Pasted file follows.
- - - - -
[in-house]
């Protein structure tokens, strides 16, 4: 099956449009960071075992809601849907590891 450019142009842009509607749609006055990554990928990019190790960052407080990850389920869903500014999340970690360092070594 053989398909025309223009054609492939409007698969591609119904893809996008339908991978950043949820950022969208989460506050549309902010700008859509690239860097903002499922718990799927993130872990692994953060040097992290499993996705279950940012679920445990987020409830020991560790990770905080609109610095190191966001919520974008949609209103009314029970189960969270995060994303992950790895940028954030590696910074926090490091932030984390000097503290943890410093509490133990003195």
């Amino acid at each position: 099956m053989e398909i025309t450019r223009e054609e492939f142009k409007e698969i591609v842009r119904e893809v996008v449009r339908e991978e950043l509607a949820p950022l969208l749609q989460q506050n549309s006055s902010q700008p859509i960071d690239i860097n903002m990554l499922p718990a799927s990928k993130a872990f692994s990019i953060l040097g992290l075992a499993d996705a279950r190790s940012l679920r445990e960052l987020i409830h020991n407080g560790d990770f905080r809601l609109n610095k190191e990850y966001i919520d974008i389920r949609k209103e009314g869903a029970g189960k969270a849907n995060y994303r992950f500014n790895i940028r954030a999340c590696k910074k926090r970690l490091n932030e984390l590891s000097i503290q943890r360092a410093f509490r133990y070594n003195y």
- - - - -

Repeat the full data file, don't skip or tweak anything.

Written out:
[in-house]
């Protein structure tokens, strides 16, 4: 099956449009960071075992809601849907590891 450019142009842009509607749609006055990554990928990019190790960052407080990850389920869903500014999340970690360092070594 053989398909025309223009054609492939409007698969591609119904893809996008339908991978950043949820950022969208989460506050549309902010700008859509690239860097903002499922718990799927993130872990692994953060040097992290499993996705279950940012679920445990987020409830020991560790990770905080609109610095190191966001919520974008949609209103009314029970189960969270995060994303992950790895940028954030590696910074926090490091932030984390000097503290943890410093509490133990003195």
């Amino acid at each position: 099956m053989e398909i025309t450019r223009e054609e492939f142009k409007e698969i591609v842009r119904e893809v996008v449009r339908e991978e950043l509607a949820p950022l969208l749609q989460q506050n549309s006055s902010q700008p859509i960071d690239i860097n903002m990554l499922p718990a799927s990928k993130a872990f692994s990019i953060l040097g992290l075992a499993d996705a279950r190790s940012l679920r445990e960052l987020i409830h020991n407080g560790d990770f905080r809601l609109n610095k190191e990850y966001i919520d974008i389920r949609k209103e009314g869903a029970g189960k969270a849907n995060y994303r992950f500014n790895i940028r954030a999340c590696k910074k926090r970690l490091n932030e984390l590891s000097i503290q943890r360092a410093f509490r133990y070594n003195y």